Service Animals for People with Disabilities
As defined by the Americans with Disabilities Act, a “service animal means any dog that is individually trained to do work or perform tasks for the benefit of an individual with a disability, including a physical, sensory, psychiatric, intellectual, or other mental disability.”
The ADA limits the definition of Service Animals to dogs and miniature horses. Therapy dogs, emotional support dogs and companion dogs are not Service Animals and are not afforded the same privileges in public places. For more information, see the ADA’s list of Frequently Asked Questions here. See below for additional information and forms related to service animals in North Carolina.
Service Animal Registration Information
- Registering a service animal or a service animal in training is voluntary; registration is not required.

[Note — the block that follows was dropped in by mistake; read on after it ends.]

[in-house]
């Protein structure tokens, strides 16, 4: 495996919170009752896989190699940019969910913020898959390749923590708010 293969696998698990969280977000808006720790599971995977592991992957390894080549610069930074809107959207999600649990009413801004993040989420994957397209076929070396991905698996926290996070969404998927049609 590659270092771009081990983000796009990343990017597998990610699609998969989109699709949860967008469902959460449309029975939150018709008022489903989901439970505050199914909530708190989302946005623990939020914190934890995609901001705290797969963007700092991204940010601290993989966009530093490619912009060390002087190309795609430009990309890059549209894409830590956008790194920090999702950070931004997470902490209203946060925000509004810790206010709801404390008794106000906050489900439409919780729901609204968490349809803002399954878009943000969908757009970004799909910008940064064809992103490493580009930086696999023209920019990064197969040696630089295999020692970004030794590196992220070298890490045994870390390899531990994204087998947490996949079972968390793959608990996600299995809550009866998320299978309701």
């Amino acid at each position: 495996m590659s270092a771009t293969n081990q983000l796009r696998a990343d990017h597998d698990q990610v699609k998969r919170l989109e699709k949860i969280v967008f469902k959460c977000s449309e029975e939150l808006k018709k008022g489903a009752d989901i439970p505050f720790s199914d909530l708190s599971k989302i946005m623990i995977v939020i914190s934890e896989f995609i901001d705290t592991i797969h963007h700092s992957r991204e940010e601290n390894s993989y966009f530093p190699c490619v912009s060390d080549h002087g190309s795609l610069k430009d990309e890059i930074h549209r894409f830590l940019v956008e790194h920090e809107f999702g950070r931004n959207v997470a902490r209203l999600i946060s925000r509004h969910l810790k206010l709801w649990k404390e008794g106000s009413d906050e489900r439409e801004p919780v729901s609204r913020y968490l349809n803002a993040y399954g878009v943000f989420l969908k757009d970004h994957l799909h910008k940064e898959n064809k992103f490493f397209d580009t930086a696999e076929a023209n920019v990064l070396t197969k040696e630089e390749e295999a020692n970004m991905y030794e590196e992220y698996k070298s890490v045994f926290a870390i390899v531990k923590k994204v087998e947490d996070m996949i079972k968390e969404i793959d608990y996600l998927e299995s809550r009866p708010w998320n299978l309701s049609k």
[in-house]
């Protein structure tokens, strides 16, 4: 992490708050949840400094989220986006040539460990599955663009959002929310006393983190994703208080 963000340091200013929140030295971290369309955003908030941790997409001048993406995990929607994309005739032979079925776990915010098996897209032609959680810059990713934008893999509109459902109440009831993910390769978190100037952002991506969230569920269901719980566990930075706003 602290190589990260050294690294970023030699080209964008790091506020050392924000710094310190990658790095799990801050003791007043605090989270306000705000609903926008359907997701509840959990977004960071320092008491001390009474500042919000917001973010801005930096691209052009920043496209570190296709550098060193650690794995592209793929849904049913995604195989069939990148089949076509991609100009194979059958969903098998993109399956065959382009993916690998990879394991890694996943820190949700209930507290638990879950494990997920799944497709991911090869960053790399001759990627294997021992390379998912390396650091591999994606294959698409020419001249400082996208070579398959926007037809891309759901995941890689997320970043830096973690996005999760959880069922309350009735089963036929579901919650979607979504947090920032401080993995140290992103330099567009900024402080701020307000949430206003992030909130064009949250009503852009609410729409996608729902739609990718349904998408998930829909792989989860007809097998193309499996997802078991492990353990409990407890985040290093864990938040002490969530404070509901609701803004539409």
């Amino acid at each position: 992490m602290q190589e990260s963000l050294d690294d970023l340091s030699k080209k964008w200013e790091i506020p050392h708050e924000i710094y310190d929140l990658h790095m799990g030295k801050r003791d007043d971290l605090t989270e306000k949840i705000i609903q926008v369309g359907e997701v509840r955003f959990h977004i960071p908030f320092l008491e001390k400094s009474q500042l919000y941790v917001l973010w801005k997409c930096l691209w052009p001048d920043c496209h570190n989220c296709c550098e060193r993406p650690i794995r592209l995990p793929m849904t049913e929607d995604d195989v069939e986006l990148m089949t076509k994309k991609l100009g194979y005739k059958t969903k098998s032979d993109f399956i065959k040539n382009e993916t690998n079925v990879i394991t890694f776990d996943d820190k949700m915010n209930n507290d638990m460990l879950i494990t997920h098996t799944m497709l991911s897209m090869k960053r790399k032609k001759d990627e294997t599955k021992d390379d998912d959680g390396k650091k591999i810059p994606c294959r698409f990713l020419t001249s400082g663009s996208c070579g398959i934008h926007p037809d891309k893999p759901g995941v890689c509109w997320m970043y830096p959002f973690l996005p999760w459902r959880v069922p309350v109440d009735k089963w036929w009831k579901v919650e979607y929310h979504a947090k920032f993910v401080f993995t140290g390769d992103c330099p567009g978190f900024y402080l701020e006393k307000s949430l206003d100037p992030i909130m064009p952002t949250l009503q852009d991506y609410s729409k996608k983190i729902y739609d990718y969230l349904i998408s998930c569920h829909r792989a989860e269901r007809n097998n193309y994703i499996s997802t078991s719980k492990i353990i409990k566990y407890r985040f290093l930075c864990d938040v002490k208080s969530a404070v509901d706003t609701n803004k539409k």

- The Americans with Disabilities Act (ADA) states, “A public entity may ask if the animal is required because of a disability and what work or task the animal has been trained to perform. A public entity shall not require documentation, such as proof that the animal has been certified, trained, or licensed as a service animal.”
- If you want to register, please fill out the first page and sign both pages. Please have the trainer fill out and sign the second page.
- If you trained a service animal yourself instead of working with a trainer, please provide a letter signed by a witness to verify what work or tasks the animal has been trained to perform.
- If your application is complete, DVRS will send you a registration tag for the animal’s collar and an identification card you can carry in a wallet.